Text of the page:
Breakfast will be followed by a walking tour of the city (cca. 2 hours), which includes Diocletian's Palace, the city's centrepiece at the heart of the historic centre, which is inscribed on the UNESCO World Heritage List. You will also be visiting the cellars of Diocletian's Palace and its central square, the Peristyle, which is situated at the crossroads of two major ancient roads. The Peristyle is dominated by the majestic Cathedral of St. Domnius.
Your next stop is the magnificent Golden Gate, which was exclusively used by Diocletian and his family members, after which you will continue to the statue of the Croatian bishop Gregory of Nin. The toe of this colossus has lost some of its lustre, since it is frequently rubbed by passers-by for good luck in the hope that their wishes will come true.
We recommend that in the afternoon you visit Trogir, a medieval town under the patronage of UNESCO. Trogir is located on a small island and its historic centre is surrounded by walls. The town expanded between the 13th and 15th centuries and quickly became one of the most important cultural centres of Dalmatia. You can visit the Cathedral of St. Lawrence, one of the best-known landmarks in Trogir, which was built in the 13th century and is inscribed on the UNESCO World Heritage List.
On your way back, you should stop and take a look at the remains of the ancient Roman city of Salona, a metropolis of the Roman province of Dalmatia. According to legend, it was the birthplace of Emperor Diocletian. It is also the biggest archaeological park in Croatia. Here you can see remnants of fortified walls, aqueducts, basilicas, thermal baths, theatres, amphitheatres etc.
A black sphinx is located in front of the entrance to the cathedral, which serves as a reminder of Diocletian's fascination with these mythical creatures.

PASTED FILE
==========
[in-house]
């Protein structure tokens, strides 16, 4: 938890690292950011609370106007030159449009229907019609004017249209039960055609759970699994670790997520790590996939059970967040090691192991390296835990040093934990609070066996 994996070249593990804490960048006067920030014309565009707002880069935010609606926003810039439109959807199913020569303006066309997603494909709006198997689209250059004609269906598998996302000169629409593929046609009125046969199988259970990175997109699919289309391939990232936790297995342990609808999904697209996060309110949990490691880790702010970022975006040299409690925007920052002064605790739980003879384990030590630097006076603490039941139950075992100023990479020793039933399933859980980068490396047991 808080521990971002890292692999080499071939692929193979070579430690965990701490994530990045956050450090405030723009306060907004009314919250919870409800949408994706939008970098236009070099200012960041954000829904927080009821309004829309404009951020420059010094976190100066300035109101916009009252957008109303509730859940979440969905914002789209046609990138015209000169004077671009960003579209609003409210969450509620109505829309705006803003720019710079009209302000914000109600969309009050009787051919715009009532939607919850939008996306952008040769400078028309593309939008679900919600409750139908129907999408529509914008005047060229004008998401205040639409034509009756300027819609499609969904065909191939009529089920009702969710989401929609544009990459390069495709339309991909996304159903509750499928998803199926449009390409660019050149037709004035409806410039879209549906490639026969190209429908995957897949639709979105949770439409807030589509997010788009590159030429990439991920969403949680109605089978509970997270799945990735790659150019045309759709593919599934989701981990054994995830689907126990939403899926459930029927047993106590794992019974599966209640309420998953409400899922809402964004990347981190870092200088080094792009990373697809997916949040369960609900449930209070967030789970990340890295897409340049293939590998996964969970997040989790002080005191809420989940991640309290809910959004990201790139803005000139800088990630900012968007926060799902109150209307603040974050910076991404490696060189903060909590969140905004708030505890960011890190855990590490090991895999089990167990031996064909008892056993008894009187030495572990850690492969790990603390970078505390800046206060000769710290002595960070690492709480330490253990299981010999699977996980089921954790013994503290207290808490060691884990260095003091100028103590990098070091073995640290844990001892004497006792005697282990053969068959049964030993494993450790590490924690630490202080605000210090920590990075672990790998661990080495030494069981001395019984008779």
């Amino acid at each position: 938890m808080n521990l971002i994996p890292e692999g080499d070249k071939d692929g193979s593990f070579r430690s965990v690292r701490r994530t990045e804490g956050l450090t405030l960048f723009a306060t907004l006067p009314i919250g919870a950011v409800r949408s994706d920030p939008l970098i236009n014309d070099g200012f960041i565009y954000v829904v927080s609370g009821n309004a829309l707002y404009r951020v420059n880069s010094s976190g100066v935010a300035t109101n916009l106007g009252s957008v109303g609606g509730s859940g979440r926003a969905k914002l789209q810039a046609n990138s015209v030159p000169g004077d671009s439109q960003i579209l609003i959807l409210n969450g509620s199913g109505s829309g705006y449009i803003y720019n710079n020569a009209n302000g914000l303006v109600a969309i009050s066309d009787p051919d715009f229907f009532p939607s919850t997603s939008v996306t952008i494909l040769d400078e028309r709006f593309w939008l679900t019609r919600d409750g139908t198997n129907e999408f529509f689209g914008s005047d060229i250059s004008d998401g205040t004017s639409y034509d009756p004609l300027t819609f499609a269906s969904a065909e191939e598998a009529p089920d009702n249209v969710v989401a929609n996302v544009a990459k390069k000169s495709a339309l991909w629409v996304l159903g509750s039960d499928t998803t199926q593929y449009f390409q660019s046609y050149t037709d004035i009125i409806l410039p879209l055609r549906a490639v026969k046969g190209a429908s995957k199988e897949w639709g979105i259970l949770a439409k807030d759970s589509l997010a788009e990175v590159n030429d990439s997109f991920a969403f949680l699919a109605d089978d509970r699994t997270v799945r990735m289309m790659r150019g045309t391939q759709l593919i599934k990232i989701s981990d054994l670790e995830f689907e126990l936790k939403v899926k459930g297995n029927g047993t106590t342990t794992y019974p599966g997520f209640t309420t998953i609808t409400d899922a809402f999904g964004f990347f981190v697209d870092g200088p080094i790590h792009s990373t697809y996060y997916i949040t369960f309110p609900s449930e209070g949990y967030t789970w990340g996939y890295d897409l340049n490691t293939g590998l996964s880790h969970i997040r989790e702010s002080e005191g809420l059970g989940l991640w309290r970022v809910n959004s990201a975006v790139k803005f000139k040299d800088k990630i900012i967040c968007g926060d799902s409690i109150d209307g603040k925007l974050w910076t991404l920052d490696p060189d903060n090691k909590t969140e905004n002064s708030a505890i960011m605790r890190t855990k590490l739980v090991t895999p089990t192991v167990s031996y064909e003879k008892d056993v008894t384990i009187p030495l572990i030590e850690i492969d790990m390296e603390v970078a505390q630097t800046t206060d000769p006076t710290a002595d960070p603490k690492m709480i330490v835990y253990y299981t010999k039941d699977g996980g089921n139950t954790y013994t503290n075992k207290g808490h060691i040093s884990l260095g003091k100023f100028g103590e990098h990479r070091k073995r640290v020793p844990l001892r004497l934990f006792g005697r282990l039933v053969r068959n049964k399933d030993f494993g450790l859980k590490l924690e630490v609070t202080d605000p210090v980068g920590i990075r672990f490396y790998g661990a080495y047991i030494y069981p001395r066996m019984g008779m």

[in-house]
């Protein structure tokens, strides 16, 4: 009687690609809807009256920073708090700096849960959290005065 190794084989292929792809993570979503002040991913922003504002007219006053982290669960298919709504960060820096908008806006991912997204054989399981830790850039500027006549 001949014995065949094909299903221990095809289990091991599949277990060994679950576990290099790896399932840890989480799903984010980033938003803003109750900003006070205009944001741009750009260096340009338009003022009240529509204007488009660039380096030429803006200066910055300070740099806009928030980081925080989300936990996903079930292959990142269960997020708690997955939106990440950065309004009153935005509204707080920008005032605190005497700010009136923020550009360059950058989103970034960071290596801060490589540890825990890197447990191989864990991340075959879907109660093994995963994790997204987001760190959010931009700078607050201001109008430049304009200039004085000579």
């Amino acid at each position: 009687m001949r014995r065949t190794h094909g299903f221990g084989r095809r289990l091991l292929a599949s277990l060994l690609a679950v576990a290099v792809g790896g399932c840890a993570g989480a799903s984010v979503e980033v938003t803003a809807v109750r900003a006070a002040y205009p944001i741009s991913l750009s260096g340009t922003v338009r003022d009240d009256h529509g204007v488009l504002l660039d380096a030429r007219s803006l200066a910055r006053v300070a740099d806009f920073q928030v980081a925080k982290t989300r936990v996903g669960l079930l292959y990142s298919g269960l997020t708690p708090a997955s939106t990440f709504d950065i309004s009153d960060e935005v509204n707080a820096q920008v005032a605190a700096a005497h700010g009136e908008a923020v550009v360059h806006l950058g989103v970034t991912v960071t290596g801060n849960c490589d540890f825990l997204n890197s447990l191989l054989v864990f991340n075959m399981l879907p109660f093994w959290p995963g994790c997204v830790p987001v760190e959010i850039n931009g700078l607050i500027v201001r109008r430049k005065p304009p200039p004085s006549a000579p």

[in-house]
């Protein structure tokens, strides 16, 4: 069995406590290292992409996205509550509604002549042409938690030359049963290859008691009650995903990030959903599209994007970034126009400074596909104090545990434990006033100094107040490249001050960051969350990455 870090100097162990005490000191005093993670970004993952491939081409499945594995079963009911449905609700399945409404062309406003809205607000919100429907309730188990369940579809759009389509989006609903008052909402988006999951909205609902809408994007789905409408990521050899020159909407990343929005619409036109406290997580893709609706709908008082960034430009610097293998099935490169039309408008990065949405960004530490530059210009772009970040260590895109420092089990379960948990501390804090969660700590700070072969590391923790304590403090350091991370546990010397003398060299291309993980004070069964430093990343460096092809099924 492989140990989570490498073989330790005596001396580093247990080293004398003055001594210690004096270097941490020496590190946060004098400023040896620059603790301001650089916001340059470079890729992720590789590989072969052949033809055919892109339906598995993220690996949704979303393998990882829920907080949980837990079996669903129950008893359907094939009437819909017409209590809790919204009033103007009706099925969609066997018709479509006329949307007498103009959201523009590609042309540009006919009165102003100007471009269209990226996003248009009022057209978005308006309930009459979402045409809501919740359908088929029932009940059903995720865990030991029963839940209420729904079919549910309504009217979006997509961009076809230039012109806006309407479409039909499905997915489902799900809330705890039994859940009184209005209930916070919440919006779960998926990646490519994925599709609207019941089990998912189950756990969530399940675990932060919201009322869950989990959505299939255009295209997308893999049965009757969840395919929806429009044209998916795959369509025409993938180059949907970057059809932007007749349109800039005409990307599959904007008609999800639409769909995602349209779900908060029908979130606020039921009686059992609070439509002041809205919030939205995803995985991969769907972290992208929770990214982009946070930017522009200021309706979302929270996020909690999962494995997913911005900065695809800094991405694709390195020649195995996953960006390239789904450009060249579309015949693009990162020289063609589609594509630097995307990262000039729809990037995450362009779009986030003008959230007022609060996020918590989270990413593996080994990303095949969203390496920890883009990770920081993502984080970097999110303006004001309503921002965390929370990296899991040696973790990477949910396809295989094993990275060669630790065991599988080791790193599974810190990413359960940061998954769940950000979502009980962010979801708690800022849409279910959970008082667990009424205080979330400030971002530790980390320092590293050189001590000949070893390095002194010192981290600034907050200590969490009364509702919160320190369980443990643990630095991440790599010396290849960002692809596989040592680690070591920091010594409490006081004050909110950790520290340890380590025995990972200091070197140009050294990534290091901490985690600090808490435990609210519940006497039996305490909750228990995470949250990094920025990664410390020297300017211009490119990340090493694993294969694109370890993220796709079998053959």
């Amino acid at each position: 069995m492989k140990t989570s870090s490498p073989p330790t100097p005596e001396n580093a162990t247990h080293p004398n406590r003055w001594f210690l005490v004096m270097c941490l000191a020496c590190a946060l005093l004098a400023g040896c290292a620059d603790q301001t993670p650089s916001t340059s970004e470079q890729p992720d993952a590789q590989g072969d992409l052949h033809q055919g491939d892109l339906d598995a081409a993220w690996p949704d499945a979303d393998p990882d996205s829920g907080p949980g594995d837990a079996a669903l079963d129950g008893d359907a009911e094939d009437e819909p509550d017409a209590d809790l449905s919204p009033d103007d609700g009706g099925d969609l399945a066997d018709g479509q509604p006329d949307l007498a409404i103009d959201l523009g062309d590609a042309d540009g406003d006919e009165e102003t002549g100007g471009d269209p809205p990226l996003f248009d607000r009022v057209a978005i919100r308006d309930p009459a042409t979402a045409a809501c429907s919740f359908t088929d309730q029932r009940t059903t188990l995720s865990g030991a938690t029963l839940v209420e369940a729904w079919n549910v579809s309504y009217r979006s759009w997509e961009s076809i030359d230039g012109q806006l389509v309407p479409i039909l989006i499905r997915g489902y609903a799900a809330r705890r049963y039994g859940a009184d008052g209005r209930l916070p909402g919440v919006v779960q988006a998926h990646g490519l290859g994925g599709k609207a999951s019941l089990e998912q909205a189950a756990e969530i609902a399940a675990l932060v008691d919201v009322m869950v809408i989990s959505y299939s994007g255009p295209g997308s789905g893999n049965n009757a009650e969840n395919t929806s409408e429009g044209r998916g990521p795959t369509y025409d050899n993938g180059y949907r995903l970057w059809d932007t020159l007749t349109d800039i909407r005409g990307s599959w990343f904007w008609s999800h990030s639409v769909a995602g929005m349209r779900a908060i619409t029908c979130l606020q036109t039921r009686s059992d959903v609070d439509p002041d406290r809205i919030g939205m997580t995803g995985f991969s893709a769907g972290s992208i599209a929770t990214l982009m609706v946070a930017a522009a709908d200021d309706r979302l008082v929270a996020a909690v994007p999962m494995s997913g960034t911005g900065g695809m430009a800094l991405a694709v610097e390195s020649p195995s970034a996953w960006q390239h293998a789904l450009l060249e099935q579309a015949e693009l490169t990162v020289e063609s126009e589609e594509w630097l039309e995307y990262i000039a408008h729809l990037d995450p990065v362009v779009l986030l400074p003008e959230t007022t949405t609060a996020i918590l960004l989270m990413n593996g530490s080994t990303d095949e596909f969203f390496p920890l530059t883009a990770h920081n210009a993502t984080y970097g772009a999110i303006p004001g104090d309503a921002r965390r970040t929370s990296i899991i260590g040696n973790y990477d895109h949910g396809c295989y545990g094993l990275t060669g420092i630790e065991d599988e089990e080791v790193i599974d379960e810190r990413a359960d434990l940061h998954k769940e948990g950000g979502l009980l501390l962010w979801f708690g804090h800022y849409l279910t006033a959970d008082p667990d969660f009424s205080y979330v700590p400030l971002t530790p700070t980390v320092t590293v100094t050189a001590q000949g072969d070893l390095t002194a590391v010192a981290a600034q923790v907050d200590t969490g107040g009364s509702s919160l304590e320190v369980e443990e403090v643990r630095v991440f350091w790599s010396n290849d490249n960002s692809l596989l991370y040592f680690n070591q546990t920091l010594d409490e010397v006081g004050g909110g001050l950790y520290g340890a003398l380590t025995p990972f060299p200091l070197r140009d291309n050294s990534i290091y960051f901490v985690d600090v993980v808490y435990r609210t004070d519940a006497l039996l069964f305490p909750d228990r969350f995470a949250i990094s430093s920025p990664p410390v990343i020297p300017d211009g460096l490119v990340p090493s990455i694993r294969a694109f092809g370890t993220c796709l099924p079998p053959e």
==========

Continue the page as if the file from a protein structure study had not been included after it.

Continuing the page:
For a sweet ending to your meal, try the Dalmatian “kroštule” (deep-fried pastry) and then raise a toast with a sweet Prosecco dessert wine.
After breakfast you will be going on an excursion (cca. 6h) to the gorgeous Dalmatian city of Šibenik where you will take a look around the jaw-dropping historical centre of the oldest Croatian city on the Adriatic coast. The tall stone houses, churches and monasteries, narrow winding streets, endless steps, arched passageways and the remains of the city walls create an archaic and romantic Mediterranean atmosphere – with the Cathedral of St. James, which is also inscribed on the UNESCO World Heritage List.
Then take a ride to the charming village of Stankovci in the mainland of northern Dalmatia. There you will visit the Roca farm as well as the House of Dalmatian Prosciutto. Your hosts will introduce you to the process of producing the famous and award-winning Dalmatian prosciutto, after which you can test your prosciutto-cutting skills and then try your slice with some homemade cheese, bread, seasonal vegetables and a glass of home-grown Merlot.
The House of Dalmatian Prosciutto has a curing shed where prosciutto and other cured meats are processed using traditional Dalmatian methods, a small ethnographic museum, a delicatessen, a vineyard where select wine grape varieties are grown and an olive grove.
Breakfast and hotel check-out. If you still have some spare time left, explore the old Matejuška fishing wharf – where you can still sense the spirits of Split's most famous star-crossed lovers Roko and Cicibela – or take a stroll through Varoš to the Marjan viewpoint, which offers a spectacular view of the city, with the old 16th century Jewish Cemetery sitting right next to it. Of course, you can also sit in one of the cafés and indulge in the favourite pastime of Split's denizens – sipping coffee and observing the surrounding hubbub.
We will double-check availability and make reservations for your rooms, restaurants, guides etc.
With reservations confirmed, we will prepare the best offer possible in regard to your arrival date & party size
You will get the offer via e-mail, along with the payment options. Feel free to request further customisations!